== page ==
The story of a young woman in a provincial village wanting desperately to escape it and fulfill her dreams of being someone in the larger world is not unusual.  What is unusual for the time of this rendition is that Belle (Watson) rejects the idea of simply getting married and having children.  She has a clever mind and is considered odd by the villagers for her bookishness in an age when most of them do not know how to read—at least not the females.
      The town narcissist, Gaston (Evans), however, has decided that Belle is the one for him, and despite her rejections of him—which he sees simply as playing hard-to-get—tries his best to win her over.  He ignores her pleas and dismisses what she has to say, just as he does his sidekick’s (Gad) advice to back off.  He does not give up and repeatedly tries to win her (like a prize), even attempting to come between her and her father.
     Maurice is an artist and leaves home one day for Paris, where he hopes to sell something he’s made.  Along the way, he is stranded in a strange part of the country, where he is unaware that the castle where he is seeking shelter has been cursed.  He unwittingly angers the owner and is promptly put in a cell.  This owner is an ugly beast (Stevens), and thus his path crosses with Maurice’s and that of Belle when she comes to rescue him.
     A delightful part of this film is the nature of the curse that has been put on it by a sorcerer who was denied shelter by the prince.  Not only is the prince cursed, but his staff members are turned into living household items.  The butler Lumiere (McGregor) becomes a candelabra, the timekeeper (McKellan) becomes a clock, the musician Cadenza (Tucci) becomes a harpsichord, the opera singer Garderobe (McDonald) becomes a wardrobe, the butler’s wife Plumette (Mbitha-Raw) becomes a decorative feather duster resembling a swan, his cook Mrs. Potts (Thompson) becomes a teakettle with a son turned into a teacup.  These characters are delightful to watch in animation, all having magical powers they can use to defend their master.  They all look forward to the time when the curse is lifted and they can go back to their normal human lives.  The filmmakers do an enchanting job in depicting them at work, which becomes a swirl of ravishing color and flying objects.
     Director Bill Condon has pulled together all the artists creating the film into a breathtaking whole, synthesizing visual, musical, cinematographic, special effects, and acting skills, resulting in a beautiful, entrancing film.  Additionally, I was appreciative of its take-away messages of “Forgive first impressions” and “Find it in your mind’s eye and feel it in your heart” as simple but powerful for the younger viewing audience.  The superb cast led by Emma Watson and Dan Stevens enliven the production, contributing to its depth and quality.

A visual, aural, and dramatic delight, which makes it an enchanting film for kids.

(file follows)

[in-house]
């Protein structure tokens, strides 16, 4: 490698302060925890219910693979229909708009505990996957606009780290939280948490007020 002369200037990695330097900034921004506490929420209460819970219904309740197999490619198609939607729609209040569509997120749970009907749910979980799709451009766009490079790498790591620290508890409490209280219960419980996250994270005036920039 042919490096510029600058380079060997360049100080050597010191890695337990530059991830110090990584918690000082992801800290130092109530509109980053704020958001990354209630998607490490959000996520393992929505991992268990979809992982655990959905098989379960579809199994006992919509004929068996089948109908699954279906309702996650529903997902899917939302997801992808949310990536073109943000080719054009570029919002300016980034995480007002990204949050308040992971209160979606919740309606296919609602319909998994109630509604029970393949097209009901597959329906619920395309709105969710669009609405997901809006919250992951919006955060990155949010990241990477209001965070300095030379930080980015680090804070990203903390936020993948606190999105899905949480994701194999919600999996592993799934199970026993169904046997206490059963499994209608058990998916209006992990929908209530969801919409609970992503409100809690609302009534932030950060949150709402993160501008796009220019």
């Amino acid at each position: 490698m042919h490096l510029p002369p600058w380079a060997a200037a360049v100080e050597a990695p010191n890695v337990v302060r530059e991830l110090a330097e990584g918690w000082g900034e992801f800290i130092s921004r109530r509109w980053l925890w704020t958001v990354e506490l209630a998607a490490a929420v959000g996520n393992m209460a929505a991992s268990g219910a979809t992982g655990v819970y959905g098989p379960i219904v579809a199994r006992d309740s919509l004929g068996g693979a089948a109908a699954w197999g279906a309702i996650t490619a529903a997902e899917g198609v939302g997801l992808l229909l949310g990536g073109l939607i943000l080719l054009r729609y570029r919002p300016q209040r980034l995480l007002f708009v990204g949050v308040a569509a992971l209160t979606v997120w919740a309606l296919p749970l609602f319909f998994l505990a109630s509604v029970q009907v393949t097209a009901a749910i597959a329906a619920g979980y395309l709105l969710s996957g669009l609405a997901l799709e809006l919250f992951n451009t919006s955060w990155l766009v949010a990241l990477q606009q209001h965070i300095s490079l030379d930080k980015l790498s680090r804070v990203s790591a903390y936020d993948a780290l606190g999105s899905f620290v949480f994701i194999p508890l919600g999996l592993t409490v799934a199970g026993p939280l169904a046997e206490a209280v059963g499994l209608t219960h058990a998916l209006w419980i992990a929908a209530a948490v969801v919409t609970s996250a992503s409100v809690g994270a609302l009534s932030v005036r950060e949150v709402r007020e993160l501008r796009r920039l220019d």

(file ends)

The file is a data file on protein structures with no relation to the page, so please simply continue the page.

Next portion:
Grade:  A                                    By Donna R. Copeland


Diane Lane     Arnaud Viard     Alec Baldwin

      Warning!  After you see this film, make sure you’re able to go to the finest French restaurant you can to prolong the sensorial mood you will be in for as long as possible.  This is a film that Lost in Translation should have been (my apologies, Sofia, but I could never understand two people staying in their hotel rooms the entire time they are in exotic Tokyo).  Paris Can Wait is a two-day road trip through Provence on the way to Paris.  It’s a sensual journey with a charming, complimenting, gastronomic guide and wine connoisseur.  As an aside, I am puzzled by the cinematographer’s decision to film the lush French landscape in a washed out color palette. 
      On this filmic journey, you must identify with Anne (Lane) in the story to savor all the delights.  Jacques (Viard), a colleague of Anne’s husband Michael (Baldwin), offers to drive her to Paris when she is advised not to fly because of a cold; Michael is on his way to Budapest.  So Michael goes on to his meeting in Budapest, and it’s decided that Anne will rejoin him in Paris, their final destination in Europe.  “You’ll be there by dinnertime”, says Michael.
      What follows is enchanting.  Jacques is playful and flirtatious, which takes Cleveland-born Anne aback.  As soon as they drive off, he says, “Let’s pretend we don’t know where we’re going.”  The rest of the trip—which takes 2½ days—is indulgent in ways she has never experienced before.  It’s a fine advertisement for French men, because Jacques is just as respectful of Anne as he is flirtatious and playful.  His compliments are genuinely framed in her abilities (in photography, in fixing a car), as well as her appearance.
      And this is more than a sexually teasing romp.  During their time together, Anne and Jacques go beyond gourmet delights, as they make their way through Provence and visit ancient landmarks, Lumier and textile museums, a fresh market, and elegant hotels.  He contrasts the French and Americans with pronouncements like, “In France, our happiest memories are around the table” and “Americans always have to have a reason” rather than simply enjoying some of life’s simple pleasures.  There are emotional self-revelations from each that create empathy between them for their losses in life. 
      They do reach Paris, but true to the title, it can wait while Anne and Jacques savor their time together in a French Garden of Eden with its unique blend of history, art, architecture, gastronomy, and landscape.